Mature shrubs are easygoing and require minimal attention.
Go easy on the fertilizer. Overfeeding can burn roots, and too much nitrogen leads to more foliage than flowers. In early spring, sprinkle just a half cup of slow-release 10-10-10 granular plant food around the shrub's entire root zone, then apply a second dose in midsummer. Hydrangeas also benefit from an annual topdressing of well-rotted manure or compost, which supplies nutrients and improves the soil's moisture retention.
Ready your garden hose. Hydrangeas are heavy drinkers. Those planted in sandy, fast-draining soils or beneath water-hogging shade trees are especially prone to drying out in summer. During the growing season, regularly check the top 6 inches of soil for moisture and water deeply when it feels dry.
Beware of frosts. Bigleaf varieties can be fickle bloomers because their flower buds sometimes fall victim to late frosts. For winter protection, cover the shrub with evergreen boughs or surround it with an open cylinder of chicken wire filled with straw. Just be sure to promptly remove the covering once the threat of frost has passed. Or, better yet, plant panicle, smooth, or everblooming varieties, which all bud too late in spring to freeze.
Shown: Smooth hydrangea 'Annabelle' benefits from the shade of a tree. Lime-hued lady's mantle and violet bellflowers provide a nice contrast to its white blooms.
Not crazy for that pale blue your hydrangea flaunts each summer? Try deepening it or even changing it to pink. Bloom color for bigleaf and mountain hydrangeas depends in part on soil pH. Most varieties flower blue in very acidic soils (pH 5.5 and lower), purple or a mix of shades in less acidic soils, and pink in more alkaline soils (pH 6.5 and higher). Using soil amendments that tamper with pH can intensify a shrub's hue or change it altogether. Just be prepared to keep reapplying.
Why it works Hydrangeas require aluminum to produce blue flowers. Plants can easily extract metals from acidic soils, but under alkaline conditions, metals become insoluble and flowers bloom pink.
What to do For pink flowers, mix 1 tablespoon of hydrated lime into 1 gallon of water and pour under the shrub. To go from pink to blue, try a soil drench of 1 tablespoon of aluminum sulfate (sold as "soil acidifier") dissolved in 1 gallon of water. Apply either solution monthly in March, April, and May.
If you have one shrub, you can easily get more by using this simple method, called layering. In spring or early fall, select a low, flexible stem almost parallel to the ground. Leave foliage on only the top 12 inches of the branch and strip off the rest. Bury the leafless section several inches deep, leaving the top 12 inches of stem above ground. Use a rock to keep the buried section from popping up, and stake the portion above-ground so that it stands straight. After a year or so, give the branch a slight tug—if it resists, it's rooted. Snip the stem near the base of the mother plant. Then, to help prevent the rooted branch from going into shock, wait a few weeks before digging it up and transplanting.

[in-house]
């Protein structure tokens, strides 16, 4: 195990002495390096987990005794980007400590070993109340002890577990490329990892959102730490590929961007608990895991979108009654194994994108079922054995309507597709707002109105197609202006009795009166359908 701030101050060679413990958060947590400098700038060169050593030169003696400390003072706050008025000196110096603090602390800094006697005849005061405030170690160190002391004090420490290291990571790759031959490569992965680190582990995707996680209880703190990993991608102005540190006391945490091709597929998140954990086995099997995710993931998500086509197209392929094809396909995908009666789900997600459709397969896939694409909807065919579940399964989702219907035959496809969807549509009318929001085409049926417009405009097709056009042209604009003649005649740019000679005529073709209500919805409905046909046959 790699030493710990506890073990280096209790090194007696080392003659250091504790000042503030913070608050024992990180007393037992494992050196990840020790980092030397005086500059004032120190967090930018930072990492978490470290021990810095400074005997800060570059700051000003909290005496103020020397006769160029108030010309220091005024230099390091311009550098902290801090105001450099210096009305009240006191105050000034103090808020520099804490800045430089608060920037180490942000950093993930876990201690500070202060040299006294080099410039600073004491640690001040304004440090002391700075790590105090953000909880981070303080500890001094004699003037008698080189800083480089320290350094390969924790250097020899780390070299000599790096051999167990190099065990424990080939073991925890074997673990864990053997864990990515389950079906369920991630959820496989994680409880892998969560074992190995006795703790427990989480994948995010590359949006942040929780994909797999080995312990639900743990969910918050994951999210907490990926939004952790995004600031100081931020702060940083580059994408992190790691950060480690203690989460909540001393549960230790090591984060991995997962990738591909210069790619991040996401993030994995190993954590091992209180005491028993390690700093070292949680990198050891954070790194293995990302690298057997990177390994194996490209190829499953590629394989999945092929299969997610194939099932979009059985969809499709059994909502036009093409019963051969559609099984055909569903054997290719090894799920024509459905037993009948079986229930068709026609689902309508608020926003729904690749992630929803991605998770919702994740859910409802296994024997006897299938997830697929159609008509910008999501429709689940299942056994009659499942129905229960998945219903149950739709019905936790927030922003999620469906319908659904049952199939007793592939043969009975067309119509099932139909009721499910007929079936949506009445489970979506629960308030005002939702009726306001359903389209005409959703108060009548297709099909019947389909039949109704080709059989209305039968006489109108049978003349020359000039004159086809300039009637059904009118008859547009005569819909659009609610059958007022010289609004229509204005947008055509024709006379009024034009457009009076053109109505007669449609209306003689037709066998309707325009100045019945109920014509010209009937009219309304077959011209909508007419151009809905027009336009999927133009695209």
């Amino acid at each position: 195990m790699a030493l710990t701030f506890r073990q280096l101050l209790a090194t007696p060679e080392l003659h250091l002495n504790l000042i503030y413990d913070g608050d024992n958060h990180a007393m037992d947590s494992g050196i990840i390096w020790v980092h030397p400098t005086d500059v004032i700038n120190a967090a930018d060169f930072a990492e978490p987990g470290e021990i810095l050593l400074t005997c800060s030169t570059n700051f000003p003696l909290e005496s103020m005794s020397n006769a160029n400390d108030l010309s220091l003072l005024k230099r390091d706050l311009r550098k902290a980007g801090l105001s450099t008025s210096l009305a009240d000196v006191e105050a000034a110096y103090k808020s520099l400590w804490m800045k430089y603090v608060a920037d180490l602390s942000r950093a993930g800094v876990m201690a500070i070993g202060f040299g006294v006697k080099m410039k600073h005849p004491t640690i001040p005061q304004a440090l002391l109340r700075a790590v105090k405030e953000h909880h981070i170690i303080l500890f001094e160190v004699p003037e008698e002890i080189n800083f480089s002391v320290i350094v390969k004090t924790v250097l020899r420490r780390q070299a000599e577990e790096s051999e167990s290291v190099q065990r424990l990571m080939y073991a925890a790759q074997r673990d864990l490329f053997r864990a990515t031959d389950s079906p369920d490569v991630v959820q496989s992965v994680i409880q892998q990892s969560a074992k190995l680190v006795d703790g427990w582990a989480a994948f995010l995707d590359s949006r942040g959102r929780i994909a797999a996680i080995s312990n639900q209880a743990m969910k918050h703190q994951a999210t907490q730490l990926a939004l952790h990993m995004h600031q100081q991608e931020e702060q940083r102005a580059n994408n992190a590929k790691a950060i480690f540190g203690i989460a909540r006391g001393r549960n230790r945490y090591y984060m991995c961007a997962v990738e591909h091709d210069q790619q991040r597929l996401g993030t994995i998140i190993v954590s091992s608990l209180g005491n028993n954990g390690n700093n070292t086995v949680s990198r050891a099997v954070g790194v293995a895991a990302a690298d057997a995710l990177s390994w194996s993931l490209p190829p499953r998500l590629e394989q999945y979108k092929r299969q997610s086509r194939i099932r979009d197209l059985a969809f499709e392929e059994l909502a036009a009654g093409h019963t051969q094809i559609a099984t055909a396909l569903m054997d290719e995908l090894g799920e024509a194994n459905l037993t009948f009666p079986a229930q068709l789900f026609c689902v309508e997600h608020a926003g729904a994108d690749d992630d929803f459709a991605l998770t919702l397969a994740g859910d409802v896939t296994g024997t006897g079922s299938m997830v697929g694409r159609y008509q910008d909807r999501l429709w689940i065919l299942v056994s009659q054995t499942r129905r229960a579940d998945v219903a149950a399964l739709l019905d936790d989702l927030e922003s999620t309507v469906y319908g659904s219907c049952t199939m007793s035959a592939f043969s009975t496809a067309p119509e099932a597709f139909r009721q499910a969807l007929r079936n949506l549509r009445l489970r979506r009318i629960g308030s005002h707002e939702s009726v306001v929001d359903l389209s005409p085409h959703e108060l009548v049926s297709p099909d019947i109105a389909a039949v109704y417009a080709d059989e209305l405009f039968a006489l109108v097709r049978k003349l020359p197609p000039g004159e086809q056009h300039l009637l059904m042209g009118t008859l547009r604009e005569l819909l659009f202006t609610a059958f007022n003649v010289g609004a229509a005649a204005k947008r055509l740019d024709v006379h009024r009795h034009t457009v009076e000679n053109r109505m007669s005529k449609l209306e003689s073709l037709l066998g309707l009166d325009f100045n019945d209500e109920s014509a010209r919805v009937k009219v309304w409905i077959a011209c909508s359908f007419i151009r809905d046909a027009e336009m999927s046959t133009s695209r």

An annual trim to remove spent flowers and trigger growth keeps shrubs tidy. But before you snip, know which hydrangea type you have. Pruning time hinges on when shrubs set their buds, and not all types are on the same schedule.
Prune old-wood bloomers as flowers fade. The flower buds of this group—which include bigleaf, oakleaf, mountain, and climbing varieties—are produced the previous summer. To avoid accidentally cutting off buds, prune these shrubs before buds start to form, snipping fading blooms just above a nearby leaf node.
Prune new-wood bloomers in late winter. The buds on panicle and smooth hydrangeas form and flower all in one summer, so there's a wider window for pruning. When shrubs are dormant, snip dried flowers just above a leaf node where you'd like two new stems to sprout, or cut back the whole shrub 2 feet from the ground.
All great plant combinations play on similarities and differences. Most of us think of hydrangeas in terms of flower color, but they also offer bold textures with their foliage, and round shapes with their mounding habit and big blooms. As you select neighbors for your shrub, opt for ones that repeat or contrast with some of these features. The following perennials do a little of both; match your shrub with one or more for a no-fail combo.
Ferns Most are fine-textured and vase-shaped, contrasting nicely with the hydrangea's bold, round curves. Two tried-and-true picks are silvery ghost fern or evergreen soft shield fern (shown).
Ornamental grasses Their airy leaves make a stunning counterpoint to the hydrangea's dense, mounding foliage. Consider pairing a hydrangea with Korean feather reed grass, which thrives in part shade and sports pinkish plumes in summer.
Hostas The teardrop leaves of this classic shade dweller echo those of every hydrangea except oakleaf, while their hot and cool hues create contrast. Try pairing a blue-flowering hydrangea, for instance, with a gold-leaved hosta, or a blue-leaved hosta with a shrub that blooms pink.
It doesn't always mean drought. If the plant's leaves are wilty and its feet are wet, you've likely caused root rot by overwatering. Leaves might also wilt in high heat or full sun. In this case, they'll recover overnight. But if it happens daily, a move to a shadier locale is in order.
They often signal a nutrient deficiency. If only new foliage is affected, the plant may need more iron. This condition is called chlorosis and often occurs where soils have a high pH. Amending the soil with chelated iron and mixing in some compost will correct the issue. If only older leaves are yellowing, however, try fertilizing. The shrub may need nitrogen.
It's a symptom of powdery mildew. It might look like a dusting of confectioners' sugar, but it's actually a fungal disease. Plants growing in sites with high humidity and poor air circulation are especially vulnerable. Transplanting or pruning back neighboring plants can help tilt conditions in your shrub's favor, as can removing any affected foliage in fall to prevent the disease from wintering over.
This has several causes. Pruning at the wrong time of year and mistakenly snipping off buds is a common culprit. But an extra-harsh winter or a planting site with too much shade are also possible causes.